But the men complained to Gloucester crown court that having to be home every night stops them indulging in their sport at three ponds in Essex, where they also work as fishing bailiffs for the owner.

Their solicitor, Dermot Clarke, said the fishing season was between March and October, and his clients often spent two to three nights away from home in succession — living in a pondside ‘bivvy’.

Robinson, 45, of Doherty Rd, London E13, and Kiley, 41, of New Zelland Way, Rainham, Essex, were both applying to Judge Martin Picton to vary their bail conditions so they can enjoy their nocturnal carp fishing trips pending their trial in September.

Despite prosecution objections Judge Picton agreed to remove the curfew — although he stressed that their fishing exploits had nothing to do with his decision.

           — Hat tip: JD[Return to headlines]

UK: Judge Frees Burglar Facing Jail Term… So He Can Go Home to Look After His Staffie Bull Terrier

A convicted burglar was let out of prison so he could take care of his dog.

Daniel Reaney walked free after pleading with a judge to allow him home because there was no one to look after Staffordshire bull terrier Vinnie.

The 31-year-old criminal had been remanded in custody for ten days after being accused of assault — while already out on bail for burglary.

But Judge David Pugsley decided to ‘break all the conventions’ and bail Reaney again on Tuesday.

That decision has been met with incredulity by critics who said there were other ways to deal with the dog — named after the burglar met football hardman turned actor Vinnie Jones.

           — Hat tip: JD[Return to headlines]

UK: The Council Snoopers Sizing Up Your Garden for a ‘Tax Database’

Details of every garden in England have been put on a database by government officials.

The aim is to use the information to justify increased council tax bills after the election.

The ‘garden tax’ database, called the Geographical Information System, records even minor features of the land a home occupies. For example it shows if a driveway is shared and the size of side passages at end-of-terrace houses.

It will tell councils setting local taxes if they should increase their bills because a home has a good view, for example of a golf course or a lake.

The database has been prepared by the Valuation Office Agency which values homes for council tax and gives advice to ministers. Its existence was disclosed following Freedom of Information requests.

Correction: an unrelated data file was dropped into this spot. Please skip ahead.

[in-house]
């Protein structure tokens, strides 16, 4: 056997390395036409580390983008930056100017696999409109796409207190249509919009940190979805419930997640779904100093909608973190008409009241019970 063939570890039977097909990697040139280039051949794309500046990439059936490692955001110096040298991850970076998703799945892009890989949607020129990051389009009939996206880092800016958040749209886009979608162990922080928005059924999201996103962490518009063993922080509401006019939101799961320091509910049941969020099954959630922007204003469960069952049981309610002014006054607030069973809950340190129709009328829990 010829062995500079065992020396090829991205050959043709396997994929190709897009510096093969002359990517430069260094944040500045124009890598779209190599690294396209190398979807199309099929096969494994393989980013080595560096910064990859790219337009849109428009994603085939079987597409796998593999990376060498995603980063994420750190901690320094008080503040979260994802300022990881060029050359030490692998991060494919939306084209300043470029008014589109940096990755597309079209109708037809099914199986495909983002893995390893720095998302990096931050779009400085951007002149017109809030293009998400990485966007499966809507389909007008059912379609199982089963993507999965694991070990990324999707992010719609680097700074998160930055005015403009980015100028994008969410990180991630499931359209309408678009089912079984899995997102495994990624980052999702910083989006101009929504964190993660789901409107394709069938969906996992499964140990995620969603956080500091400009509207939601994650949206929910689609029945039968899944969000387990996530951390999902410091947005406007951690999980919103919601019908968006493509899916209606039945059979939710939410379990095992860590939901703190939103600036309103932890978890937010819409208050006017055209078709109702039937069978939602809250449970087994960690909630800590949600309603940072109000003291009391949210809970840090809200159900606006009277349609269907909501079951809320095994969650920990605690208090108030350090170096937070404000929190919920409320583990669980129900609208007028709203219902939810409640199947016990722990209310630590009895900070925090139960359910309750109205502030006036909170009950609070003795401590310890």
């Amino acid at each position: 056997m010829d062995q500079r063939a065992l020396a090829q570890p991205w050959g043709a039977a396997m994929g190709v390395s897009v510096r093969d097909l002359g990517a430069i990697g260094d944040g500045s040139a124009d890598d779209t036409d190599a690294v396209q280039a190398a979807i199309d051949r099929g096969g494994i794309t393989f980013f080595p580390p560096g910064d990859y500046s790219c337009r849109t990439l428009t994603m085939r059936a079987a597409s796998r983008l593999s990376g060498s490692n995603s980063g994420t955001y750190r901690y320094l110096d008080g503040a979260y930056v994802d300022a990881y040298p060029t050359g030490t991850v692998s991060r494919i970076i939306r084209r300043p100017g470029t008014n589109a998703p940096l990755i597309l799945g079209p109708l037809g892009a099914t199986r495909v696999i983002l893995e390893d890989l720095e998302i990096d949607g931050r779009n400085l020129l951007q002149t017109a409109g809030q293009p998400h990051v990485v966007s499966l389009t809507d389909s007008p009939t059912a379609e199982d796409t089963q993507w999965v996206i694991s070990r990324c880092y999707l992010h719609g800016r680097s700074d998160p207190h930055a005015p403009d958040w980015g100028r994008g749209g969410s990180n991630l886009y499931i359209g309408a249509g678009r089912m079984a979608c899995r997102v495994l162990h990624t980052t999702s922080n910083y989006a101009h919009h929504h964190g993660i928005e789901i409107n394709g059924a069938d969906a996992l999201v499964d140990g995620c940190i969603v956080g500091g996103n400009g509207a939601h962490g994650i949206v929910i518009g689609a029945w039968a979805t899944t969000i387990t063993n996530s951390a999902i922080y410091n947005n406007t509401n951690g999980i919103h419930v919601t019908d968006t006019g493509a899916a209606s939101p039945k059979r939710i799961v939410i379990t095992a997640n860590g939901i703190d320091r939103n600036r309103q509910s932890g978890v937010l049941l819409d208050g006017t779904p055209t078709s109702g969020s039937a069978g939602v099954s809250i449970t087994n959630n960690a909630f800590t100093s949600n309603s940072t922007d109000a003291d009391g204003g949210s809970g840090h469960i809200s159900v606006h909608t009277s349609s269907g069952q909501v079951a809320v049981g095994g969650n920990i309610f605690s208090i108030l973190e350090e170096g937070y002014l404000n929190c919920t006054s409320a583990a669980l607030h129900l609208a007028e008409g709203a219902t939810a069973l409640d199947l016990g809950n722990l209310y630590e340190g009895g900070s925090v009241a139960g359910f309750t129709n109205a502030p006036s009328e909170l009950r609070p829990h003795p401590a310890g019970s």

The system, which is still collecting data, is scheduled to be available in July to provide extra information for the agency’s ‘automated valuation model’ which already provides basic details of the 21.7million homes in England.

           — Hat tip: JD[Return to headlines]

UKIP Candidate Nigel Farage Pulled Alive From Plane Crash Wreckage After Election Banner Catches in Tail Fin

UKIP candidate Nigel Farage had a miracle escape today when he survived a horrific plane crash as he staged a last-minute election stunt.

The politician had to be hauled to safety after the aircraft plummeted to the ground when an election banner declaring ‘Vote for your country, vote UKIP’ apparently became tangled on the tail fin.

Aides rushed to the wrecked plane where Mr Farage was trapped upside down beneath the shattered fuselage — the pin-striped trousers of his suit ripped and one foot missing a shoe.

Onlookers feared he was dead at first because there were such chaotic scenes at the private airfield in Northamptonshire as he lay doubled over on the grass, still in his seatbelt.

But when they reached the aircraft, he could be heard moaning ‘get me out’. With blood pouring down his face, the Westminster hopeful was clearly terrified as he was helped to his feet.

           — Hat tip: JD[Return to headlines]

Vatican: Faith Weakened Because Priests “Sanctify” Little

(AGI) — Vatican, 5 May — Pope Benedict XVI addressing the 30,000 at St Peter’s Square, proclaimed: “Faith is weakening” today, but “a deep need for spirituality” is emerging in many people. He urged priests to respond with absolute faith in their task of “evangelising and sanctifying”. “The news is not just talking about Jesus, but it includes his actions, signs, and the miracles he performs.” “Only he leads to salvation. We must present this sacramental offer of the Son of God.” The Pope continued: “I wonder whether undervaluing the exercise of this ministry has weakened the work of Christ in our time.” .

           — Hat tip: C. Cantoni[Return to headlines]


Kosovo: NATO Worried, Macedonia Border, Arms Discovered